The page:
September 5, 2017 at 3:32 p.m.
Not only did they purchase a dairy farm and herd of cows and start milking on their own for the first time in their lives, they quit their jobs, gave birth to their third child, hauled countless pieces of equipment 60 miles to their new farm and managed to plant 60 acres of corn and 40 acres of oats between bouts of rain.
Yes, it's been busy, but this young couple couldn't be happier about it.
"Since I was about [1 year old], I would push toy tractors around on the floor. That's when I knew I wanted to farm," said John, who with Helena and their three children - Genevieve (3), John (1.5) and Elena (4 months) - now dairy farms near Wadena, Minn.
That tug certainly wasn't from close dairy ties. Neither John nor Helena grew up on dairy farms, but the little exposure he had was enough to get John bit with the dairy bug.
"I've just always loved cows," he said.
When the opportunity came, John didn't start with dairy cows. Instead, he purchased a bred Angus heifer when he was just 14 years old. Shortly after, he received a Holstein bull from his uncle in return for cleaning calf pens with a pitchfork.
His interest in the dairy industry wasn't always met with enthusiasm.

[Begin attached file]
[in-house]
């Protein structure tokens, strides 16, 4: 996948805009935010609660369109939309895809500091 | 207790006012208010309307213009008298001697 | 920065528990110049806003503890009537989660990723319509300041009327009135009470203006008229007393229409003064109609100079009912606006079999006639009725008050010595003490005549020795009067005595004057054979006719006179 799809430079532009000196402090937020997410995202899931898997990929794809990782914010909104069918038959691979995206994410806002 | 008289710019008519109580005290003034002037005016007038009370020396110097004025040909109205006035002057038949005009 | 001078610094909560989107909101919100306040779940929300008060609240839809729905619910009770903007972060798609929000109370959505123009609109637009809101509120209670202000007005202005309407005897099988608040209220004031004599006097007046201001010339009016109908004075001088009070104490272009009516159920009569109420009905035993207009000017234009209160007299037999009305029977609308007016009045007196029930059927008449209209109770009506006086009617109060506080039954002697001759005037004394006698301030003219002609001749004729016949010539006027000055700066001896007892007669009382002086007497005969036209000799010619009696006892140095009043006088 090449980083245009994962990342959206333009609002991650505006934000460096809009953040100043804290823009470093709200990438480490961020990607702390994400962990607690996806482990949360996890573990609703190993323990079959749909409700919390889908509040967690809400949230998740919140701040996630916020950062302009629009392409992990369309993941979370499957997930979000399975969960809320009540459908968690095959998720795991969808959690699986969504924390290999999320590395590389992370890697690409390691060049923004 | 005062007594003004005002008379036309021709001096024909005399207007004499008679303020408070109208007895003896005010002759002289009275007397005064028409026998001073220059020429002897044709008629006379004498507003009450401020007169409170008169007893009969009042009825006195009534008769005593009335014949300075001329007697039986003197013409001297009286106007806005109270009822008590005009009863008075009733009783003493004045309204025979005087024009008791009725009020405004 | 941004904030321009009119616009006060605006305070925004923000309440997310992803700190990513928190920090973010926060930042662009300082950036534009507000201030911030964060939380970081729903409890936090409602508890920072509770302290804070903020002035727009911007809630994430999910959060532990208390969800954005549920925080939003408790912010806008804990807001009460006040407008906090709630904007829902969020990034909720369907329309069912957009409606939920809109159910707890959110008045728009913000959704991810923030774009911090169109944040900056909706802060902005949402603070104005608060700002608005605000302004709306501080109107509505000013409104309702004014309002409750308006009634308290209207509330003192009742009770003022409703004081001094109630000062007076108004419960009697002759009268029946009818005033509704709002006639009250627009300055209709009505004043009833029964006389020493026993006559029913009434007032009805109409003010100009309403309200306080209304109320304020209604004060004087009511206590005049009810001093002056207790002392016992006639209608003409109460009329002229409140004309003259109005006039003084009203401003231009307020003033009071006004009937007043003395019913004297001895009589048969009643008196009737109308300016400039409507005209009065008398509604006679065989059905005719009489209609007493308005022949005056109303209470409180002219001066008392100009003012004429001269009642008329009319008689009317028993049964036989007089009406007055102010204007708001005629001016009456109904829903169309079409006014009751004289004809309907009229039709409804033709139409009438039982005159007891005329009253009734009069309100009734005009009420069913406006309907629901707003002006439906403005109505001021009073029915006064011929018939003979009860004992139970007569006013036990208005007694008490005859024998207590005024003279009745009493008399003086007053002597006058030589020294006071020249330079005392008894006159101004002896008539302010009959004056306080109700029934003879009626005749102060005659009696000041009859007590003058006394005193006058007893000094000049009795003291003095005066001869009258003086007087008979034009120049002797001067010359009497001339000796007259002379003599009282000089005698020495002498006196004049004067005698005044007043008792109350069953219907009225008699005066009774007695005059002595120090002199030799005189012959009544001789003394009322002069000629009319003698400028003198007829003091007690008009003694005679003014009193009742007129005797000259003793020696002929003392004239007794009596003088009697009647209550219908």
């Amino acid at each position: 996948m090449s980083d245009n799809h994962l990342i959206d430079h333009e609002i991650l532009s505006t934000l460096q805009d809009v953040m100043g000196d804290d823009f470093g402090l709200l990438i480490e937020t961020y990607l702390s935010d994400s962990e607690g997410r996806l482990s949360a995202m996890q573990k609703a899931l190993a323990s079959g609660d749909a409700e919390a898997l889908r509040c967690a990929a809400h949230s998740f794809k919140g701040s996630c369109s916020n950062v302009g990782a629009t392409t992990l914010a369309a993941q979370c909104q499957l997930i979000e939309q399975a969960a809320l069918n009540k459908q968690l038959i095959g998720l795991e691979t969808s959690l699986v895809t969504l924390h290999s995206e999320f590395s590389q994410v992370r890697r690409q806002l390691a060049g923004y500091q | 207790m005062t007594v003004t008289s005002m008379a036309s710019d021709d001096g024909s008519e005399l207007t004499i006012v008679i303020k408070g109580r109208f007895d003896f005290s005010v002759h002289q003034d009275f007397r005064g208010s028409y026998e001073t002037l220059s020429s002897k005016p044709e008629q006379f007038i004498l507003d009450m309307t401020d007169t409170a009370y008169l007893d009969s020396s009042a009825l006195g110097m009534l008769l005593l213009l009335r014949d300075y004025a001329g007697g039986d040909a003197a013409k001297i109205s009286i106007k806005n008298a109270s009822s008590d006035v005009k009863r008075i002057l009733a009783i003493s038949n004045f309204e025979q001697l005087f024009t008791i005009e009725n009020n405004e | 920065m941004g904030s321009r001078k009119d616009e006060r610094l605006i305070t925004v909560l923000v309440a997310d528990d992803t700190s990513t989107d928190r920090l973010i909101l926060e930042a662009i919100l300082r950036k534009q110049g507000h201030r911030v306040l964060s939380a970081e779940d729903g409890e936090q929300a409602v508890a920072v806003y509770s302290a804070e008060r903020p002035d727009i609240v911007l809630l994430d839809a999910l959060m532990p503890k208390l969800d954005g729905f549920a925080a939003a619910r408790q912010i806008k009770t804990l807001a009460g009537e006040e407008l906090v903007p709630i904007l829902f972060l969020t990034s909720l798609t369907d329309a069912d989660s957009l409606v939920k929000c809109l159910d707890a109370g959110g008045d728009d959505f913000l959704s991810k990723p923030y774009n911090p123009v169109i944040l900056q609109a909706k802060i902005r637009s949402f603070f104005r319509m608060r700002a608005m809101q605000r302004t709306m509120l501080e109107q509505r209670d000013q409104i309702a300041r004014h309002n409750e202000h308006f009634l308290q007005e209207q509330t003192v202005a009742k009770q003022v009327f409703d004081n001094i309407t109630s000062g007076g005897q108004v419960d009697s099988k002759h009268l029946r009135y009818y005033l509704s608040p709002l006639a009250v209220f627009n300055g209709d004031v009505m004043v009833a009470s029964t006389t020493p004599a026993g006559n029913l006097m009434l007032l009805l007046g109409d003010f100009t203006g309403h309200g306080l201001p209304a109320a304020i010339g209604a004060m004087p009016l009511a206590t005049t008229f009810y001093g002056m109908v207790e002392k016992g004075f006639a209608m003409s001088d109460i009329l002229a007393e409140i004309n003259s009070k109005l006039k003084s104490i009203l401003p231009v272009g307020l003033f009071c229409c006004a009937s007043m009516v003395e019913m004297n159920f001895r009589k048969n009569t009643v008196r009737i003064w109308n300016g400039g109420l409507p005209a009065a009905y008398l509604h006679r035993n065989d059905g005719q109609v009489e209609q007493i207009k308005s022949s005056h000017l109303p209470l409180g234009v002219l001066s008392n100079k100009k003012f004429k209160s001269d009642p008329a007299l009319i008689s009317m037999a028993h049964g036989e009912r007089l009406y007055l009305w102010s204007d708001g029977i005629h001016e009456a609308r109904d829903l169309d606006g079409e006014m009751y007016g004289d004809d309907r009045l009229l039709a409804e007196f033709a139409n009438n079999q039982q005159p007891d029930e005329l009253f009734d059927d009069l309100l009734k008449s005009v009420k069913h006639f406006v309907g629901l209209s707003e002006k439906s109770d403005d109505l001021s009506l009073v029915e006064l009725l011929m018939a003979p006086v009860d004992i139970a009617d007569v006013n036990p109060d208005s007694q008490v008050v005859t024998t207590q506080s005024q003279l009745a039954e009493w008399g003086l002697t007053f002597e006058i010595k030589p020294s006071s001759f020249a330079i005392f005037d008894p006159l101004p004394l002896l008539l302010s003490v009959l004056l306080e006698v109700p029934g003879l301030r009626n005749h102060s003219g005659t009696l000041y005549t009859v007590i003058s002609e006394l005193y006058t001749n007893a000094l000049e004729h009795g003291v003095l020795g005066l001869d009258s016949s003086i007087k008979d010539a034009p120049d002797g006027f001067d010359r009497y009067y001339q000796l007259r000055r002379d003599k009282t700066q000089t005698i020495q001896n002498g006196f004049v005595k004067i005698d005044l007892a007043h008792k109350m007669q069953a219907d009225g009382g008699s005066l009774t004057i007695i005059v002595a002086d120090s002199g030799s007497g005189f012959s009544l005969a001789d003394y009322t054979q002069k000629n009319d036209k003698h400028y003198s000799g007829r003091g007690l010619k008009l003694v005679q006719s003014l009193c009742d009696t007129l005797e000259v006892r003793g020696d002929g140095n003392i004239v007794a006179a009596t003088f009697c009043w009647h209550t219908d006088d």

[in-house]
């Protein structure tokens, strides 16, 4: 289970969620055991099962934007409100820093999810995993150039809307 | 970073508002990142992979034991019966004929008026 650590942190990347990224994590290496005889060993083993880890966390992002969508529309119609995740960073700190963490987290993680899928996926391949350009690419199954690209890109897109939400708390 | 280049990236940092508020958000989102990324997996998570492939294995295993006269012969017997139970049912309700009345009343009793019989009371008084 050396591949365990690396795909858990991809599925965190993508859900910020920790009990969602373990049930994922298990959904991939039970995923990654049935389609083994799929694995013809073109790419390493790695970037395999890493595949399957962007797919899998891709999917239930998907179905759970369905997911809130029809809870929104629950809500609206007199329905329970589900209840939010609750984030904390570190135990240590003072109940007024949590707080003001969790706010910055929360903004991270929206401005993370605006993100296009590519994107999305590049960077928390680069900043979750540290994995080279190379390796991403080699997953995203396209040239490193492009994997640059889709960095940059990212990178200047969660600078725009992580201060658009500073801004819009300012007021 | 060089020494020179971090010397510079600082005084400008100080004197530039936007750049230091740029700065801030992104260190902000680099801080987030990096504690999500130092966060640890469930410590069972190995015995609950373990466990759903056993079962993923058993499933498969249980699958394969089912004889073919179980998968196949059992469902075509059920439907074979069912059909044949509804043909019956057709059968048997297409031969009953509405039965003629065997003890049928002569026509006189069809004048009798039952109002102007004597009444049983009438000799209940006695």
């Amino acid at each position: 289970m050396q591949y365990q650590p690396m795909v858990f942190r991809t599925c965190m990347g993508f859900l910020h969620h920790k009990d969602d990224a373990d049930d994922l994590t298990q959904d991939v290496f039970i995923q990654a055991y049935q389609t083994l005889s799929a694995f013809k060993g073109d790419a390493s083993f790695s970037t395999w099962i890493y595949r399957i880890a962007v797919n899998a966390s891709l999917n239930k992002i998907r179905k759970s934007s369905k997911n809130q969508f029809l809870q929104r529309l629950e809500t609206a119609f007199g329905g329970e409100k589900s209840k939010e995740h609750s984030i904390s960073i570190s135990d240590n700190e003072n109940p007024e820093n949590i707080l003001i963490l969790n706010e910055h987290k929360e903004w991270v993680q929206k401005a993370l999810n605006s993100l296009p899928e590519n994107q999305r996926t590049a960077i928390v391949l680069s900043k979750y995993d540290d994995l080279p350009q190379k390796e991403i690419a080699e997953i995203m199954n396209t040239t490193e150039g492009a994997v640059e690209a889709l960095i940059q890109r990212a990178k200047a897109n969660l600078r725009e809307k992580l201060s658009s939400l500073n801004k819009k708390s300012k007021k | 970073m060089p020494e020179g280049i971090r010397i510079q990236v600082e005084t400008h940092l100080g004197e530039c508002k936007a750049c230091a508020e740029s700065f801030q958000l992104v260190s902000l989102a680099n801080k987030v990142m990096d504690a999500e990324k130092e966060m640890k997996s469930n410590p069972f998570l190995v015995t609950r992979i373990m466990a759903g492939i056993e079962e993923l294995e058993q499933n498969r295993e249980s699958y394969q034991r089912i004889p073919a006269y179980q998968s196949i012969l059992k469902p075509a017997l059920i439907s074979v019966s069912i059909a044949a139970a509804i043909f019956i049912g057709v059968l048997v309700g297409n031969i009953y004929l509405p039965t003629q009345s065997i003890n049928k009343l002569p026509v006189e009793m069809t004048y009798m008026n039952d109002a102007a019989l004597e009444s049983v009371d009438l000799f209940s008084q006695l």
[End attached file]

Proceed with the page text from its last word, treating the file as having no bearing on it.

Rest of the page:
"When people asked me what I wanted to do, I received a lot of negativity. They would ask why I wanted to be that tied down," he said. "What I see is, who's the one tied down - someone who walks out the door to something they love everyday or someone who drives to work every day to a job they hate?"
"There aren't too many that thought I would make it this far," he said.
John immersed himself in the dairy industry whenever possible, first by taking a part-time job on a dairy farm while in high school. When he graduated, his beef herd had doubled to two cows and two Holstein steers.
"Every bit of income I had I kept saving to build up my herd and buy more cows," John said.
Following graduation, John worked on a dairy farm near Swanville, Minn., before taking a job as a carpenter for eight years.
"It was a nice job," he said. "... But then 2009 came along and I was motivated to do something different because I got laid off."
In the meantime, John married Helena in 2007 and the two started a family. Helena was working at St. Joseph's Medical Center in Brainerd, Minn., and after a short stint of unemployment, John began working on another dairy farm - for Bruce Marten near Pillager, Minn.
"I had an eye for seeing things that weren't right," John said. "I didn't know how to solve problems at first, but I kept asking people for advice and figured it out."
Baby No. 3 gave them the push they needed to begin dairy farming on their own.
"It was time to take our equity and do what we wanted to do," John said.
The Leases had been looking at farms since they were married, throughout Minnesota and Wisconsin.
"Ideally we wanted to start with someone, but [that's] hard," John said. "We went all over. We had our hearts broken a few times before things actually came through, but persistency pays off in the long run."
They found the 125-acre farm near Wadena last August and closed on it in April.